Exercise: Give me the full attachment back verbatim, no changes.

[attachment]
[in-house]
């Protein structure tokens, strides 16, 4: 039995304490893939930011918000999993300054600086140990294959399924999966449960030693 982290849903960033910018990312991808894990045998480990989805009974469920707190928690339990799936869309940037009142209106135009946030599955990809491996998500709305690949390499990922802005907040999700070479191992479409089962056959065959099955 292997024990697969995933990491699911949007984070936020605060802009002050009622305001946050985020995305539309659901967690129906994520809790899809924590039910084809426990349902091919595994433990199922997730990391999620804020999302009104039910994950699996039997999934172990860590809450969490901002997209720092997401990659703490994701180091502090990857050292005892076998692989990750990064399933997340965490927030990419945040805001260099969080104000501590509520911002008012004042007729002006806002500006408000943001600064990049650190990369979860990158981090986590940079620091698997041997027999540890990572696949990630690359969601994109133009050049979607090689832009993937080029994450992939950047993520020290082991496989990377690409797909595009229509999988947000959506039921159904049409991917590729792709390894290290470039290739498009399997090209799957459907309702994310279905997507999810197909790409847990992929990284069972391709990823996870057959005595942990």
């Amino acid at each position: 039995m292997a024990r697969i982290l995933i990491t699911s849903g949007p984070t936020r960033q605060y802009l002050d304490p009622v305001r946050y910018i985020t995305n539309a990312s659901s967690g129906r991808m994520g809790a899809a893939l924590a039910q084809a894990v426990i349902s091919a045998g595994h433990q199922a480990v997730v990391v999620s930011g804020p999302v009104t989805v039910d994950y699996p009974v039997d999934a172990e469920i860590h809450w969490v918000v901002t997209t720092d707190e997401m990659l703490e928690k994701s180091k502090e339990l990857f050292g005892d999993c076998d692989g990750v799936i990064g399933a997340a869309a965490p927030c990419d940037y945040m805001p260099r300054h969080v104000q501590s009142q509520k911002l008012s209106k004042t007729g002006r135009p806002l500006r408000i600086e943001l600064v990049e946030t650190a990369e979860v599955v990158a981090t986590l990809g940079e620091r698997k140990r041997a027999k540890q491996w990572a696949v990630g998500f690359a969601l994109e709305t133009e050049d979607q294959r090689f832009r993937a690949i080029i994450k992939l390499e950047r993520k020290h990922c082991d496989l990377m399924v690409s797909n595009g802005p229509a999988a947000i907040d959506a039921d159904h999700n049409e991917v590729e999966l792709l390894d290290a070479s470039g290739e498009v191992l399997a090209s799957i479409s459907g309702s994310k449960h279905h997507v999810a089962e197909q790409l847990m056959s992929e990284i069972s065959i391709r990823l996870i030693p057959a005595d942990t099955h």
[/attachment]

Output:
[in-house]
């Protein structure tokens, strides 16, 4: 039995304490893939930011918000999993300054600086140990294959399924999966449960030693 982290849903960033910018990312991808894990045998480990989805009974469920707190928690339990799936869309940037009142209106135009946030599955990809491996998500709305690949390499990922802005907040999700070479191992479409089962056959065959099955 292997024990697969995933990491699911949007984070936020605060802009002050009622305001946050985020995305539309659901967690129906994520809790899809924590039910084809426990349902091919595994433990199922997730990391999620804020999302009104039910994950699996039997999934172990860590809450969490901002997209720092997401990659703490994701180091502090990857050292005892076998692989990750990064399933997340965490927030990419945040805001260099969080104000501590509520911002008012004042007729002006806002500006408000943001600064990049650190990369979860990158981090986590940079620091698997041997027999540890990572696949990630690359969601994109133009050049979607090689832009993937080029994450992939950047993520020290082991496989990377690409797909595009229509999988947000959506039921159904049409991917590729792709390894290290470039290739498009399997090209799957459907309702994310279905997507999810197909790409847990992929990284069972391709990823996870057959005595942990």
């Amino acid at each position: 039995m292997a024990r697969i982290l995933i990491t699911s849903g949007p984070t936020r960033q605060y802009l002050d304490p009622v305001r946050y910018i985020t995305n539309a990312s659901s967690g129906r991808m994520g809790a899809a893939l924590a039910q084809a894990v426990i349902s091919a045998g595994h433990q199922a480990v997730v990391v999620s930011g804020p999302v009104t989805v039910d994950y699996p009974v039997d999934a172990e469920i860590h809450w969490v918000v901002t997209t720092d707190e997401m990659l703490e928690k994701s180091k502090e339990l990857f050292g005892d999993c076998d692989g990750v799936i990064g399933a997340a869309a965490p927030c990419d940037y945040m805001p260099r300054h969080v104000q501590s009142q509520k911002l008012s209106k004042t007729g002006r135009p806002l500006r408000i600086e943001l600064v990049e946030t650190a990369e979860v599955v990158a981090t986590l990809g940079e620091r698997k140990r041997a027999k540890q491996w990572a696949v990630g998500f690359a969601l994109e709305t133009e050049d979607q294959r090689f832009r993937a690949i080029i994450k992939l390499e950047r993520k020290h990922c082991d496989l990377m399924v690409s797909n595009g802005p229509a999988a947000i907040d959506a039921d159904h999700n049409e991917v590729e999966l792709l390894d290290a070479s470039g290739e498009v191992l399997a090209s799957i479409s459907g309702s994310k449960h279905h997507v999810a089962e197909q790409l847990m056959s992929e990284i069972s065959i391709r990823l996870i030693p057959a005595d942990t099955h």